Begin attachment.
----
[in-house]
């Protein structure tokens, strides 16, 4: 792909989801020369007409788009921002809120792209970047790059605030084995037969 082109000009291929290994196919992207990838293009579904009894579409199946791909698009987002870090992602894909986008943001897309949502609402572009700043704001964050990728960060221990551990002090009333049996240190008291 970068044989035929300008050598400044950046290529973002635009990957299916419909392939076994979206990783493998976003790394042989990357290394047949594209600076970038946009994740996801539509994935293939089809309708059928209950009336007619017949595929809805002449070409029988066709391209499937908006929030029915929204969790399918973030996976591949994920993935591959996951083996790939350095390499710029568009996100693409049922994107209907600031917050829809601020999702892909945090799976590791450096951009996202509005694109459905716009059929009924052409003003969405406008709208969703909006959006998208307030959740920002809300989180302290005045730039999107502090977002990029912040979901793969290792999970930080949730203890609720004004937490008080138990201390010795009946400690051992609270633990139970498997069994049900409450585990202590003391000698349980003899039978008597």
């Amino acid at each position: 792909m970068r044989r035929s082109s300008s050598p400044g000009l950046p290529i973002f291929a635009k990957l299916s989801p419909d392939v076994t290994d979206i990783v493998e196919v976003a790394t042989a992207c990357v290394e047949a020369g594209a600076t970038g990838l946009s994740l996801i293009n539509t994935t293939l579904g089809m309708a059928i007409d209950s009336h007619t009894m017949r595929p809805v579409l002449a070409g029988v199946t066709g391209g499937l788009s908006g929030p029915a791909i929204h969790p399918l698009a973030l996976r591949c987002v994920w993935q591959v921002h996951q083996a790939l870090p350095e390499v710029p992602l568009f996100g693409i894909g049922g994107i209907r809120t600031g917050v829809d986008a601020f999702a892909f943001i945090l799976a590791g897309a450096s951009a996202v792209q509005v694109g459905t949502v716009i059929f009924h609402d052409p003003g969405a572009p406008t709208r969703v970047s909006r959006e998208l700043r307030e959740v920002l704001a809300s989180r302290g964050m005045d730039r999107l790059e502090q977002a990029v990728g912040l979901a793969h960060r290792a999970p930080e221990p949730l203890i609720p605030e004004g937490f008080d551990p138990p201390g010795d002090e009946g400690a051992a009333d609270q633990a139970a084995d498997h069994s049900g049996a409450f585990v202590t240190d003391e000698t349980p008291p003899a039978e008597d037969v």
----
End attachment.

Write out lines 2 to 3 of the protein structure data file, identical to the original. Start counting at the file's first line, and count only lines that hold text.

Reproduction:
């Protein structure tokens, strides 16, 4: 792909989801020369007409788009921002809120792209970047790059605030084995037969 082109000009291929290994196919992207990838293009579904009894579409199946791909698009987002870090992602894909986008943001897309949502609402572009700043704001964050990728960060221990551990002090009333049996240190008291 970068044989035929300008050598400044950046290529973002635009990957299916419909392939076994979206990783493998976003790394042989990357290394047949594209600076970038946009994740996801539509994935293939089809309708059928209950009336007619017949595929809805002449070409029988066709391209499937908006929030029915929204969790399918973030996976591949994920993935591959996951083996790939350095390499710029568009996100693409049922994107209907600031917050829809601020999702892909945090799976590791450096951009996202509005694109459905716009059929009924052409003003969405406008709208969703909006959006998208307030959740920002809300989180302290005045730039999107502090977002990029912040979901793969290792999970930080949730203890609720004004937490008080138990201390010795009946400690051992609270633990139970498997069994049900409450585990202590003391000698349980003899039978008597």
């Amino acid at each position: 792909m970068r044989r035929s082109s300008s050598p400044g000009l950046p290529i973002f291929a635009k990957l299916s989801p419909d392939v076994t290994d979206i990783v493998e196919v976003a790394t042989a992207c990357v290394e047949a020369g594209a600076t970038g990838l946009s994740l996801i293009n539509t994935t293939l579904g089809m309708a059928i007409d209950s009336h007619t009894m017949r595929p809805v579409l002449a070409g029988v199946t066709g391209g499937l788009s908006g929030p029915a791909i929204h969790p399918l698009a973030l996976r591949c987002v994920w993935q591959v921002h996951q083996a790939l870090p350095e390499v710029p992602l568009f996100g693409i894909g049922g994107i209907r809120t600031g917050v829809d986008a601020f999702a892909f943001i945090l799976a590791g897309a450096s951009a996202v792209q509005v694109g459905t949502v716009i059929f009924h609402d052409p003003g969405a572009p406008t709208r969703v970047s909006r959006e998208l700043r307030e959740v920002l704001a809300s989180r302290g964050m005045d730039r999107l790059e502090q977002a990029v990728g912040l979901a793969h960060r290792a999970p930080e221990p949730l203890i609720p605030e004004g937490f008080d551990p138990p201390g010795d002090e009946g400690a051992a009333d609270q633990a139970a084995d498997h069994s049900g049996a409450f585990v202590t240190d003391e000698t349980p008291p003899a039978e008597d037969v």